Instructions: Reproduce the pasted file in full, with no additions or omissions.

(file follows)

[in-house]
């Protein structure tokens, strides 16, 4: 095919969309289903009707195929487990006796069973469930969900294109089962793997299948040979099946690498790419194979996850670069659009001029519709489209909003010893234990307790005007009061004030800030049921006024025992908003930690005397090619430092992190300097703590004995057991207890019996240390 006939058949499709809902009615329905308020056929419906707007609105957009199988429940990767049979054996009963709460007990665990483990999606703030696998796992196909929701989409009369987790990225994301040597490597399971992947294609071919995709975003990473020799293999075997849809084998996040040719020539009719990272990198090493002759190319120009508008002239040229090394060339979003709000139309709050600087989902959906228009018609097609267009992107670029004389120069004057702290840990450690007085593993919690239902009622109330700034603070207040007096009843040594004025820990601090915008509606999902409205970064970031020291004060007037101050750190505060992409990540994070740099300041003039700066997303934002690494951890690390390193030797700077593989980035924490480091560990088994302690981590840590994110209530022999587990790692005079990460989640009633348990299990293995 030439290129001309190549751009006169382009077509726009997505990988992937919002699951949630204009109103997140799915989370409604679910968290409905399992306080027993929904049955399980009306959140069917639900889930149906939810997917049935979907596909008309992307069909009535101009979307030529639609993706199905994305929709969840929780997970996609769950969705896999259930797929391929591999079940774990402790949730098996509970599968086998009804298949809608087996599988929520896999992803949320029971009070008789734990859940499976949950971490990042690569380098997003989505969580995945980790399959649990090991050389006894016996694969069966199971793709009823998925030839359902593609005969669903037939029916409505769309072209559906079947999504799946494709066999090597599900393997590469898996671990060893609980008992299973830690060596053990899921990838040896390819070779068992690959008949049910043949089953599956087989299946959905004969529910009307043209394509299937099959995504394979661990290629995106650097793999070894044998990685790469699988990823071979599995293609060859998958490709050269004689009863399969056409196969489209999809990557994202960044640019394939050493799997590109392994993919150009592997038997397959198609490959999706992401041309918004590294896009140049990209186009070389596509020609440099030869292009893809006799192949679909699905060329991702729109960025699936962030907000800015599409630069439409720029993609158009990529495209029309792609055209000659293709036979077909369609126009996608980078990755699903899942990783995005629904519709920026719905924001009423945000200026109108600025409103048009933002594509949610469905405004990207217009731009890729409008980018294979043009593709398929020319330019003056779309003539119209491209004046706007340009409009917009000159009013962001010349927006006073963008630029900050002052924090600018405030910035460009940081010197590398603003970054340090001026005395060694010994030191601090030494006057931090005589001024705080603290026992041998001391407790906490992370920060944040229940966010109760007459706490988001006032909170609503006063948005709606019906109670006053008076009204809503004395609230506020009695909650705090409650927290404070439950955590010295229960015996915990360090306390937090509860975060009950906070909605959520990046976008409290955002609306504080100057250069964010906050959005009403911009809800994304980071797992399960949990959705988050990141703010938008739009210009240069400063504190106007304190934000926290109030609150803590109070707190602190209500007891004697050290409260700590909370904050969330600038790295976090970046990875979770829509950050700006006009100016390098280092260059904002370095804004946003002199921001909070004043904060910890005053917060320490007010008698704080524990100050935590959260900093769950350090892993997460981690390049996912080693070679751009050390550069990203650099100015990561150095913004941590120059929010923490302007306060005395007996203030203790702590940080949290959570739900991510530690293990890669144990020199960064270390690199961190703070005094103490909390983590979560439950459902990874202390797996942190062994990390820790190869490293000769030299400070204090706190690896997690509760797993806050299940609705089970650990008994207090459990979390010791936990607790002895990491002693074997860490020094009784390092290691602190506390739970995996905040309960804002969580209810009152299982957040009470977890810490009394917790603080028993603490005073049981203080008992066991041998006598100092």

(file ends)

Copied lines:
[in-house]
């Protein structure tokens, strides 16, 4: 095919969309289903009707195929487990006796069973469930969900294109089962793997299948040979099946690498790419194979996850670069659009001029519709489209909003010893234990307790005007009061004030800030049921006024025992908003930690005397090619430092992190300097703590004995057991207890019996240390 006939058949499709809902009615329905308020056929419906707007609105957009199988429940990767049979054996009963709460007990665990483990999606703030696998796992196909929701989409009369987790990225994301040597490597399971992947294609071919995709975003990473020799293999075997849809084998996040040719020539009719990272990198090493002759190319120009508008002239040229090394060339979003709000139309709050600087989902959906228009018609097609267009992107670029004389120069004057702290840990450690007085593993919690239902009622109330700034603070207040007096009843040594004025820990601090915008509606999902409205970064970031020291004060007037101050750190505060992409990540994070740099300041003039700066997303934002690494951890690390390193030797700077593989980035924490480091560990088994302690981590840590994110209530022999587990790692005079990460989640009633348990299990293995 030439290129001309190549751009006169382009077509726009997505990988992937919002699951949630204009109103997140799915989370409604679910968290409905399992306080027993929904049955399980009306959140069917639900889930149906939810997917049935979907596909008309992307069909009535101009979307030529639609993706199905994305929709969840929780997970996609769950969705896999259930797929391929591999079940774990402790949730098996509970599968086998009804298949809608087996599988929520896999992803949320029971009070008789734990859940499976949950971490990042690569380098997003989505969580995945980790399959649990090991050389006894016996694969069966199971793709009823998925030839359902593609005969669903037939029916409505769309072209559906079947999504799946494709066999090597599900393997590469898996671990060893609980008992299973830690060596053990899921990838040896390819070779068992690959008949049910043949089953599956087989299946959905004969529910009307043209394509299937099959995504394979661990290629995106650097793999070894044998990685790469699988990823071979599995293609060859998958490709050269004689009863399969056409196969489209999809990557994202960044640019394939050493799997590109392994993919150009592997038997397959198609490959999706992401041309918004590294896009140049990209186009070389596509020609440099030869292009893809006799192949679909699905060329991702729109960025699936962030907000800015599409630069439409720029993609158009990529495209029309792609055209000659293709036979077909369609126009996608980078990755699903899942990783995005629904519709920026719905924001009423945000200026109108600025409103048009933002594509949610469905405004990207217009731009890729409008980018294979043009593709398929020319330019003056779309003539119209491209004046706007340009409009917009000159009013962001010349927006006073963008630029900050002052924090600018405030910035460009940081010197590398603003970054340090001026005395060694010994030191601090030494006057931090005589001024705080603290026992041998001391407790906490992370920060944040229940966010109760007459706490988001006032909170609503006063948005709606019906109670006053008076009204809503004395609230506020009695909650705090409650927290404070439950955590010295229960015996915990360090306390937090509860975060009950906070909605959520990046976008409290955002609306504080100057250069964010906050959005009403911009809800994304980071797992399960949990959705988050990141703010938008739009210009240069400063504190106007304190934000926290109030609150803590109070707190602190209500007891004697050290409260700590909370904050969330600038790295976090970046990875979770829509950050700006006009100016390098280092260059904002370095804004946003002199921001909070004043904060910890005053917060320490007010008698704080524990100050935590959260900093769950350090892993997460981690390049996912080693070679751009050390550069990203650099100015990561150095913004941590120059929010923490302007306060005395007996203030203790702590940080949290959570739900991510530690293990890669144990020199960064270390690199961190703070005094103490909390983590979560439950459902990874202390797996942190062994990390820790190869490293000769030299400070204090706190690896997690509760797993806050299940609705089970650990008994207090459990979390010791936990607790002895990491002693074997860490020094009784390092290691602190506390739970995996905040309960804002969580209810009152299982957040009470977890810490009394917790603080028993603490005073049981203080008992066991041998006598100092």